Thursday of the Sixth Week of Easter (St. Joseph the worker, memorial)
Being a tentmaker both benefits Paul and restricts him. It gives him an income which not only makes him monetarily independent but also removes doubts regarding the motive of his preaching. More importantly, working in a tent-making shop – like he does with Aquila in the reading – allows him to meet people. We can imagine Paul steering any conversation with customers to his favorite topic, the Lord Jesus. The downside of being a laborer is that the upper crust may frown on him and his ideas. “So what?” we might ask. The problem is that Paul needs a rich patron to provide ample quarters for the Sunday gathering of all the people he is converting. Fortunately, Paul always seems to make the right connection.
Work continues today as a benefit and a burden. It enables people to develop their capabilities and to socialize with others. Of course, it provides daily needs for self and family. Often overlooked is how work allows people to contribute to God’s creation. Martin Luther King, Jr., once exhorted the street cleaners of Memphis to sweep the streets like Shakespeare wrote poetry; that is, with care and perfection.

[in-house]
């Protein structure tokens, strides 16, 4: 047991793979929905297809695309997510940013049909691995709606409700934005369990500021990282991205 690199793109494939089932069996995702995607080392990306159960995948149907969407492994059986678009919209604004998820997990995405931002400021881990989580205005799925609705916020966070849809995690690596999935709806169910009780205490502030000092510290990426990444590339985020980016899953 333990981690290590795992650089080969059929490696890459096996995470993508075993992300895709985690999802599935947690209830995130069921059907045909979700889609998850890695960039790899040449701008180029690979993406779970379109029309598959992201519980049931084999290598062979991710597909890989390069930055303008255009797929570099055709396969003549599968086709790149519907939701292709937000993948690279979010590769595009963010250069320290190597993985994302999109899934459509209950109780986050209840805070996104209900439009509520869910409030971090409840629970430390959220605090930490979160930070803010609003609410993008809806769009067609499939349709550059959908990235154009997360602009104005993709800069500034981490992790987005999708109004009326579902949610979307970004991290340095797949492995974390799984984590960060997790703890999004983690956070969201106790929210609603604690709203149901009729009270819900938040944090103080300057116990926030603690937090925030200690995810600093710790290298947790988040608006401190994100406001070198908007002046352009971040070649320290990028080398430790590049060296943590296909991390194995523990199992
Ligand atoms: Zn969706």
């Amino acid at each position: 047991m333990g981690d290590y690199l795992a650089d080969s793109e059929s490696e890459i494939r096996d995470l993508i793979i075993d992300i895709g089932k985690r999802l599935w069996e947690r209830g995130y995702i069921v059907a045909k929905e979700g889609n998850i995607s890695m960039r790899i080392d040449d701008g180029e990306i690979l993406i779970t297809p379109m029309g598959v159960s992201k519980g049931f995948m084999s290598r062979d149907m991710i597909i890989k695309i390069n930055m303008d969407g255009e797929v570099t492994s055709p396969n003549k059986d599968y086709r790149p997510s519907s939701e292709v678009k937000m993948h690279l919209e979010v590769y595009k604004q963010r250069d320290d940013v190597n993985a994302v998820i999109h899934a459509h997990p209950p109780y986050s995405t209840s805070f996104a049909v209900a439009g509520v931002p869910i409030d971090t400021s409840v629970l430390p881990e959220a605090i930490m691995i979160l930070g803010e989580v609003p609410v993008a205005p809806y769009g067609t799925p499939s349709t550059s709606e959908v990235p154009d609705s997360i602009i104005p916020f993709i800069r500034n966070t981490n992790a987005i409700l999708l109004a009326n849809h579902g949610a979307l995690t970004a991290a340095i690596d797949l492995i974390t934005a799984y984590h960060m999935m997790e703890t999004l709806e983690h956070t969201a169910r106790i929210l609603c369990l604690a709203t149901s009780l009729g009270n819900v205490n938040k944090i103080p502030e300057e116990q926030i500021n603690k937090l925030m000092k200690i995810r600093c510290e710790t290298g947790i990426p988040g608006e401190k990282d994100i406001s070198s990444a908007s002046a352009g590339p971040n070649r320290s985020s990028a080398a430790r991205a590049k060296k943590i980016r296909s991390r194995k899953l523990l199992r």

But work is not always experienced as a good. One’s job may be tedious or one’s boss may be overbearing. People in these situations are often poorly compensated and otherwise exploited. We Christians should support them, especially in spiritual ways. We should suggest to workers that they express their grievances to the proper authorities and possibly to unionize. We too might speak up for the workers, at least to God. Finally, we should encourage disgruntled workers to pray and to practice prudence. Prayer opens us to God’s will; prudence insures that we follow it.